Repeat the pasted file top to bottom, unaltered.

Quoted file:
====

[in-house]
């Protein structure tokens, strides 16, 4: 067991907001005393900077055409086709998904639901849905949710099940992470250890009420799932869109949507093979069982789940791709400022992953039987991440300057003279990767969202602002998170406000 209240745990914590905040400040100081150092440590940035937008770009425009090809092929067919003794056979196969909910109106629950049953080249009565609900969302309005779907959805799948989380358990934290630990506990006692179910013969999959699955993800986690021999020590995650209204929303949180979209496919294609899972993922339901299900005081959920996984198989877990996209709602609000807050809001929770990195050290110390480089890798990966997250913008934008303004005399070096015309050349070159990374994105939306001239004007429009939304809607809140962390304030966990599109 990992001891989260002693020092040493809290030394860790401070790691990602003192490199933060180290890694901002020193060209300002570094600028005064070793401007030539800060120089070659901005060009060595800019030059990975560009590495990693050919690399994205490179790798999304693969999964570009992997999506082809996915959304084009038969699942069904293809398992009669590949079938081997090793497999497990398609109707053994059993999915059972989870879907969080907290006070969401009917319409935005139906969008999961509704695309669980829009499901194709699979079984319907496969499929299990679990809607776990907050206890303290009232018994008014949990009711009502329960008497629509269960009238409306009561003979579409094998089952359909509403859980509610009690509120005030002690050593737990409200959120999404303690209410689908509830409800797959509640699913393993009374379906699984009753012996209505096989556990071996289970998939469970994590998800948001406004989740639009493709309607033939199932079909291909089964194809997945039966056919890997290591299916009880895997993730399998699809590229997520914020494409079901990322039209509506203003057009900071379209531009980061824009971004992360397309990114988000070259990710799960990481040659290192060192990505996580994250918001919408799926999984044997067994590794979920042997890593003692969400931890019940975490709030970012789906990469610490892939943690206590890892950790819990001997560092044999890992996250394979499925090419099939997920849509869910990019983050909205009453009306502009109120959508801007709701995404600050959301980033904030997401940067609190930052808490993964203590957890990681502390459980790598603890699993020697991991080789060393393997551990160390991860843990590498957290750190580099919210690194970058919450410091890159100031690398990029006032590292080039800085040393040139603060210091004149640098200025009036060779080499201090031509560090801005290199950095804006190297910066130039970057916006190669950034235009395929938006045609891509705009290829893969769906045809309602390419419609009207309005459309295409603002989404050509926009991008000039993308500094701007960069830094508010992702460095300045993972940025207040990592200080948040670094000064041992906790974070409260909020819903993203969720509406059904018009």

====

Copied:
[in-house]
């Protein structure tokens, strides 16, 4: 067991907001005393900077055409086709998904639901849905949710099940992470250890009420799932869109949507093979069982789940791709400022992953039987991440300057003279990767969202602002998170406000 209240745990914590905040400040100081150092440590940035937008770009425009090809092929067919003794056979196969909910109106629950049953080249009565609900969302309005779907959805799948989380358990934290630990506990006692179910013969999959699955993800986690021999020590995650209204929303949180979209496919294609899972993922339901299900005081959920996984198989877990996209709602609000807050809001929770990195050290110390480089890798990966997250913008934008303004005399070096015309050349070159990374994105939306001239004007429009939304809607809140962390304030966990599109 990992001891989260002693020092040493809290030394860790401070790691990602003192490199933060180290890694901002020193060209300002570094600028005064070793401007030539800060120089070659901005060009060595800019030059990975560009590495990693050919690399994205490179790798999304693969999964570009992997999506082809996915959304084009038969699942069904293809398992009669590949079938081997090793497999497990398609109707053994059993999915059972989870879907969080907290006070969401009917319409935005139906969008999961509704695309669980829009499901194709699979079984319907496969499929299990679990809607776990907050206890303290009232018994008014949990009711009502329960008497629509269960009238409306009561003979579409094998089952359909509403859980509610009690509120005030002690050593737990409200959120999404303690209410689908509830409800797959509640699913393993009374379906699984009753012996209505096989556990071996289970998939469970994590998800948001406004989740639009493709309607033939199932079909291909089964194809997945039966056919890997290591299916009880895997993730399998699809590229997520914020494409079901990322039209509506203003057009900071379209531009980061824009971004992360397309990114988000070259990710799960990481040659290192060192990505996580994250918001919408799926999984044997067994590794979920042997890593003692969400931890019940975490709030970012789906990469610490892939943690206590890892950790819990001997560092044999890992996250394979499925090419099939997920849509869910990019983050909205009453009306502009109120959508801007709701995404600050959301980033904030997401940067609190930052808490993964203590957890990681502390459980790598603890699993020697991991080789060393393997551990160390991860843990590498957290750190580099919210690194970058919450410091890159100031690398990029006032590292080039800085040393040139603060210091004149640098200025009036060779080499201090031509560090801005290199950095804006190297910066130039970057916006190669950034235009395929938006045609891509705009290829893969769906045809309602390419419609009207309005459309295409603002989404050509926009991008000039993308500094701007960069830094508010992702460095300045993972940025207040990592200080948040670094000064041992906790974070409260909020819903993203969720509406059904018009």